Comment
0
Tweet
0
Print
RSS Feeds

FBI said to question member of 9/11 case defense

Monday - 4/14/2014, 5:26pm  ET

In this pool photo of a Pentagon-approved sketch by court artist Janet Hamlin, defendant Ramzi Binalshibh, center, attends his pretrial hearing along with other defendants at the Guantanamo Bay U.S. Naval Base in Cuba, Monday, April 14, 2014. From right to left are Mustafa al Hawsawi, partially cut off, Ali Abdul Aziz Ali, Ramzi Binalshibh, Walid bin Attash and Khalid Sheikh Mohammad. A lawyer for one of five defendants in the Sept. 11 war crimes tribunal said Monday that FBI agents questioned a member of his defense team, apparently in an investigation related to the handling of evidence, a revelation that brought an abrupt halt to proceedings. The disclosure came at the start of what was supposed to be a mental competency hearing for Harrington's client, Ramzi Binalshibh, a Yemeni accused of providing logistical support to the Sept. 11, 2001, terrorist plot. (AP Photo/Janet Hamlin, Pool)

BEN FOX
Associated Press

GUANTANAMO BAY NAVAL BASE, Cuba (AP) -- A lawyer for one of five defendants in the Sept. 11 war crimes tribunal said Monday that FBI agents questioned a member of his defense team, apparently in an investigation related to the handling of evidence, a revelation that brought an abrupt halt to proceedings.

Attorney James Harrington told the judge presiding over the case at the Guantanamo Bay naval base that the agents asked about activities of others on his defense team as well as of people working for other defendants.

"Obviously, to say that this is a chilling experience for all of us is a gross understatement," he told the judge.

Harrington did not mention the nature of the FBI's questions in court, but said later that his court-appointed security officer was asked about the release in January of writings by the lead defendant in the case, Khalid Sheikh Mohammed, to two media outlets.

The defense security officer, a private contractor who assists with the handling of classified material in the death-penalty terrorism trial, was also asked to sign an agreement that implied he might be asked to provide information to the FBI on an ongoing basis in the future, Harrington said. The questioning occurred April 6 at the man's home in the United States, not on the U.S. base in Cuba.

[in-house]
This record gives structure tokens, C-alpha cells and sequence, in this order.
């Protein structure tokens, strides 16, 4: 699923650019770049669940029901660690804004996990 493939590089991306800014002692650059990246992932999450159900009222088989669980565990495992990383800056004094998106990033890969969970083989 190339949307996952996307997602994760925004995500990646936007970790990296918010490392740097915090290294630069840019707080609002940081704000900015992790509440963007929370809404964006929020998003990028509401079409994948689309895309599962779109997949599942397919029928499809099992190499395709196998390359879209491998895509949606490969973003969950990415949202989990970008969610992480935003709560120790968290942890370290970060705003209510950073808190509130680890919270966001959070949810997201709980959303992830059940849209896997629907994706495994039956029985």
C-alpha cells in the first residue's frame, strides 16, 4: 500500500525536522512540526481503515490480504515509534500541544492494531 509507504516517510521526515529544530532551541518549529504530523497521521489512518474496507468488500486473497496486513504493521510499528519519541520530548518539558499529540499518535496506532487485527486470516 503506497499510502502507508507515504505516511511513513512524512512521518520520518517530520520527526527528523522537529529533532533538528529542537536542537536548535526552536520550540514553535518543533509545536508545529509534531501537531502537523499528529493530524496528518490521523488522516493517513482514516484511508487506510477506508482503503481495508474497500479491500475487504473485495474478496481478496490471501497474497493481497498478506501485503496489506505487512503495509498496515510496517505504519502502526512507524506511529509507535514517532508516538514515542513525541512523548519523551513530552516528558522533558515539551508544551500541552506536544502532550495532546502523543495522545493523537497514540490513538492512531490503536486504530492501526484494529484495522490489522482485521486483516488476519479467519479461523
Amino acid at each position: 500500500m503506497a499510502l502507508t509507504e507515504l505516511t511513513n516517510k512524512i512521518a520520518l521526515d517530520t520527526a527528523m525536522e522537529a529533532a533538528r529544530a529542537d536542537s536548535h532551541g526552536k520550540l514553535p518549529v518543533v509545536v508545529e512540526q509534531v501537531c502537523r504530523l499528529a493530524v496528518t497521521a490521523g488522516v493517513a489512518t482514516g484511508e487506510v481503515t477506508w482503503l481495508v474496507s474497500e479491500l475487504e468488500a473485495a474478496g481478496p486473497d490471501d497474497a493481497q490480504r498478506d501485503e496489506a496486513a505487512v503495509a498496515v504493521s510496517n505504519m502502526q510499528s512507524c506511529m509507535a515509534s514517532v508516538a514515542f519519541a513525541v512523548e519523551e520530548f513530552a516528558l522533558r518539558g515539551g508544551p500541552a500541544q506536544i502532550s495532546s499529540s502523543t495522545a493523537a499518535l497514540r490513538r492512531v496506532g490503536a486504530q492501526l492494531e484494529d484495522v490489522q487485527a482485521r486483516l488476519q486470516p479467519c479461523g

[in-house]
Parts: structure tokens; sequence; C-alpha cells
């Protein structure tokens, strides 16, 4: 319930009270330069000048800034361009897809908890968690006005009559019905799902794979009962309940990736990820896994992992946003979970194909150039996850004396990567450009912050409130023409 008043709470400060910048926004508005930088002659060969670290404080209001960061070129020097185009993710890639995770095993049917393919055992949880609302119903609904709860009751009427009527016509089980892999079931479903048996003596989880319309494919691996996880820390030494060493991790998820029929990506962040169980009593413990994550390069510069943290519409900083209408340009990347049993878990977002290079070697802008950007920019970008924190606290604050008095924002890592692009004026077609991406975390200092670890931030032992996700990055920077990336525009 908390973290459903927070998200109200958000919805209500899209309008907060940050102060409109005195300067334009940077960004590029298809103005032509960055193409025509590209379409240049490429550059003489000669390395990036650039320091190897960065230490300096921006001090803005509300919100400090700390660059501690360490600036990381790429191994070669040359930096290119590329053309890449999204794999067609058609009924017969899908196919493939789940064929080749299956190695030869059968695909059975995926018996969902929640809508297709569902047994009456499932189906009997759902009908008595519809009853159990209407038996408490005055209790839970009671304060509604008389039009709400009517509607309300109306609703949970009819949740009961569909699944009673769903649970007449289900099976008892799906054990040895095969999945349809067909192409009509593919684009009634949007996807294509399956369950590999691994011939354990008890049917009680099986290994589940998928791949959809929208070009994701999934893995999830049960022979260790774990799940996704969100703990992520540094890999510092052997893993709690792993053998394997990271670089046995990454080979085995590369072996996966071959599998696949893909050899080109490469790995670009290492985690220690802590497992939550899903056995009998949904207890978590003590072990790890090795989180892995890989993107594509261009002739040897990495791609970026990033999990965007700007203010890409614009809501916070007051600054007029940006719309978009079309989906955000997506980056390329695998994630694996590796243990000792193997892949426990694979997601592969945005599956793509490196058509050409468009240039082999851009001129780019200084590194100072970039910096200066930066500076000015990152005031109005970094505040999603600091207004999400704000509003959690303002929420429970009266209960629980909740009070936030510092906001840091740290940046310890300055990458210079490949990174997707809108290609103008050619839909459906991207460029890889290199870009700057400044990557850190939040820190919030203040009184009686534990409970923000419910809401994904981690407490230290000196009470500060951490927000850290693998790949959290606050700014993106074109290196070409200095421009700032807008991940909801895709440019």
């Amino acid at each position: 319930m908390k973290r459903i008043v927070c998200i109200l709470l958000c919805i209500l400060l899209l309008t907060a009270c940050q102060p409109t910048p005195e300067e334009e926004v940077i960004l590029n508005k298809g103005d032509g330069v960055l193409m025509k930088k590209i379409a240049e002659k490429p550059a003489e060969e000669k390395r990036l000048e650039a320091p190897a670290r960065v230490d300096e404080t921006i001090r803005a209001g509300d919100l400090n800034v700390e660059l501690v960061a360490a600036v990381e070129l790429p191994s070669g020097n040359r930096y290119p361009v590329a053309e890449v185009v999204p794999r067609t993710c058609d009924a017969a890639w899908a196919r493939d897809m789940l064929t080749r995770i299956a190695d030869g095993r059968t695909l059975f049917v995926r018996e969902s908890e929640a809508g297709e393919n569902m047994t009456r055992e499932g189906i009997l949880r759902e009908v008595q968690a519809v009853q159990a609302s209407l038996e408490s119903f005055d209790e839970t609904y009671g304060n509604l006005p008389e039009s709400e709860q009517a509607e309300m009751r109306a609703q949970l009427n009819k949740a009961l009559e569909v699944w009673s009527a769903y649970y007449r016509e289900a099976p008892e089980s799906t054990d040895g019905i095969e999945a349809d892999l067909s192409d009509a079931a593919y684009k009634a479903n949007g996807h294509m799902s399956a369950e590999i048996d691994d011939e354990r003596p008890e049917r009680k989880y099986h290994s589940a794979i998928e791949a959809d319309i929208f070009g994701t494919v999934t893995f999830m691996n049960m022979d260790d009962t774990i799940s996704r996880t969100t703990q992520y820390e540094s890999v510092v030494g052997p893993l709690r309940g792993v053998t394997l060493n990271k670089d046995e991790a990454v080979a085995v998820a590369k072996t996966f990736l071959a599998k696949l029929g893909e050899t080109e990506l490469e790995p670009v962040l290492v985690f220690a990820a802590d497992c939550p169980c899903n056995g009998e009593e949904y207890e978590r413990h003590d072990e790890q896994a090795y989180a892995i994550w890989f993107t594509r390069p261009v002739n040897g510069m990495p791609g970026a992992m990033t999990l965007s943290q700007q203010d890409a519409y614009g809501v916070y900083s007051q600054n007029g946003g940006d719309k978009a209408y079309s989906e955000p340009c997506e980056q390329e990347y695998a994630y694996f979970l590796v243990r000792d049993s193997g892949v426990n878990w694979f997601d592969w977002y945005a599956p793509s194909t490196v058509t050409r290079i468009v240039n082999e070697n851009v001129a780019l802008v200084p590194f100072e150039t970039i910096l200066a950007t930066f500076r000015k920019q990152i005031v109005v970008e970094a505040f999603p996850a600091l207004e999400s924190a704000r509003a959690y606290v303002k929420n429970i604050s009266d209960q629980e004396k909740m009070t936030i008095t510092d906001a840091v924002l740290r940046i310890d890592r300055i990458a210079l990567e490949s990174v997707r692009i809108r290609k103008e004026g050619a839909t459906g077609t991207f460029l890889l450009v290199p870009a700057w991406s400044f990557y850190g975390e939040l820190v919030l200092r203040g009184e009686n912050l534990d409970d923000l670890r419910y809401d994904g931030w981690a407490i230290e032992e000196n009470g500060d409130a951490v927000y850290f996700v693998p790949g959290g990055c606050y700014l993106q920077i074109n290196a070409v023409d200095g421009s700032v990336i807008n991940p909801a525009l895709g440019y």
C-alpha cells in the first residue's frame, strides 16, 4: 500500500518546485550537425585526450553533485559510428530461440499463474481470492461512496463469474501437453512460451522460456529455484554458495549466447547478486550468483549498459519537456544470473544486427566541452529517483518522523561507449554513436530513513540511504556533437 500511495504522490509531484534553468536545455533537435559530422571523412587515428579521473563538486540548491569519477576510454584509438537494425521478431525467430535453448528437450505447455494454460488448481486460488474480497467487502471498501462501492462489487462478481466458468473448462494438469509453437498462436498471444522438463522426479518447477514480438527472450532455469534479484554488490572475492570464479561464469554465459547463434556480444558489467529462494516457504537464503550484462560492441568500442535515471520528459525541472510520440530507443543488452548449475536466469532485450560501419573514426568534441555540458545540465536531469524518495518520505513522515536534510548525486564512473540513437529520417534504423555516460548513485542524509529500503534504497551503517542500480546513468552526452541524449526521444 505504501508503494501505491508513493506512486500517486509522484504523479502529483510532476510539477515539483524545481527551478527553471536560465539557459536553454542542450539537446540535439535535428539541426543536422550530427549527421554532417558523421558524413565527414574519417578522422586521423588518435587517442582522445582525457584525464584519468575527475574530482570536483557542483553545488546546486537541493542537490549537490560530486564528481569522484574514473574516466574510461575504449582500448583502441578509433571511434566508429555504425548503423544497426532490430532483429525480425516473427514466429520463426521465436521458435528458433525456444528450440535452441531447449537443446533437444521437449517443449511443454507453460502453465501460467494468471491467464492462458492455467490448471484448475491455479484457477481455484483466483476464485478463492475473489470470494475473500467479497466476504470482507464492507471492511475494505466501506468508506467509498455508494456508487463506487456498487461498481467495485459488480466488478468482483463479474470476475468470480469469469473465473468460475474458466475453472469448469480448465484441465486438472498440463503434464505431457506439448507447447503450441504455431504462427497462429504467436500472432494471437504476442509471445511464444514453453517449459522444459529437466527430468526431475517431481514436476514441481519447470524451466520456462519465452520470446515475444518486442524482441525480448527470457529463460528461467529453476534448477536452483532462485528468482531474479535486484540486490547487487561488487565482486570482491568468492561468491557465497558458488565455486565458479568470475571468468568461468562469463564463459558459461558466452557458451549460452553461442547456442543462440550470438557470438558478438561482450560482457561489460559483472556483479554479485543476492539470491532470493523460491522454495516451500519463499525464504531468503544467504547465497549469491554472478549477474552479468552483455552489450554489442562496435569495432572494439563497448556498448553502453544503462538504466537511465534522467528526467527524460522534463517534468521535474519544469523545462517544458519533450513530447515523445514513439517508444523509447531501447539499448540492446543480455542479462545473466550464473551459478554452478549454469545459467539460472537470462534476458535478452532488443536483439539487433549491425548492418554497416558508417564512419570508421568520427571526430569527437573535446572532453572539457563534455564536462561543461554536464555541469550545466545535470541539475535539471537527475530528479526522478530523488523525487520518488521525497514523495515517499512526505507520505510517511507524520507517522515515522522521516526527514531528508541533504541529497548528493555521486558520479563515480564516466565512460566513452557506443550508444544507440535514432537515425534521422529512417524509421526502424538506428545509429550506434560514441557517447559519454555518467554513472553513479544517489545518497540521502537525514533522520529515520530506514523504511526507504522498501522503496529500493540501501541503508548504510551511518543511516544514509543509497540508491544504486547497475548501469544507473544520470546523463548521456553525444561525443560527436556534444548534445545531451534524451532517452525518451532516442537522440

After the FBI visit, the contractor informed his employer, SRA International Inc., based in Fairfax, Virginia.

The disclosure came at the start of what was supposed to be a mental competency hearing for Harrington's client, Ramzi Binalshibh, a Yemeni accused of providing logistical support to the Sept. 11, 2001, terrorist plot. The lawyer said the apparent investigation of defense team members will require review by the court, and possibly the appointment of additional counsel for the defendants because it has created a potential conflict of interest for the attorneys.

"If we are the subject of some inquiry or investigation or whatever by the FBI or some other government agency, then we have an interest in how that comes out and the question becomes whose interest do we protect first, ours or our clients'?" he said.

The FBI declined to comment.

Army Brig. Gen. Mark Martins, the chief prosecutor for the Guantanamo tribunals, said the prosecution was not aware of the questioning by the FBI until being informed by the defense. He urged the judge to continue with the scheduled competency hearing, which had already delayed the long-stalled trial by military commission for five Guantanamo prisoners charged with planning and aiding the Sept. 11 terrorist attack.

The judge, Army Col. James Pohl, did not say how he would handle the defense request to put proceedings on hold. He abruptly adjourned for a closed session called by the prosecution to discuss another matter and said court would reconvene Tuesday.

Prosecutors earlier were seeking to determine how a document written by Khalid Sheikh Mohammed, who has portrayed himself as the mastermind of the Sept. 11 attack and other plots, was published in January by Britain's Channel 4 News and The Huffington Post without apparently going through the normal security screening process.

The document, a 36-page essay by alleged terrorist titled "Invitation to Happiness," was not classified and had been distributed to all the defense teams. Prosecutors have said in court papers that they believe the distribution violated a judge's order relating to the handling of documents in the case.

Harrington said neither he nor anyone on his team, as far as he knows, released the document. He said he suspects the FBI investigation could be meant as a warning to the lawyers in the Sept. 11 case that they are being scrutinized. "I'm sure there are people in the government that are upset that this thing came out, whether it was legal or not," Harrington said.

A Defense Department spokesman, Army Lt. Col. Todd Breasseale, said the prosecution in the case has not alleged any misconduct on the part of the defense related to the release of the Mohammed document.

Mohammed and his four co-defendants face charges that include terrorism and nearly 3,000 counts of murder in violation of the law of war and could get the death penalty if convicted. A trial date has not been set.


Copyright 2014 The Associated Press. All rights reserved. This material may not be published, broadcast, rewritten or redistributed.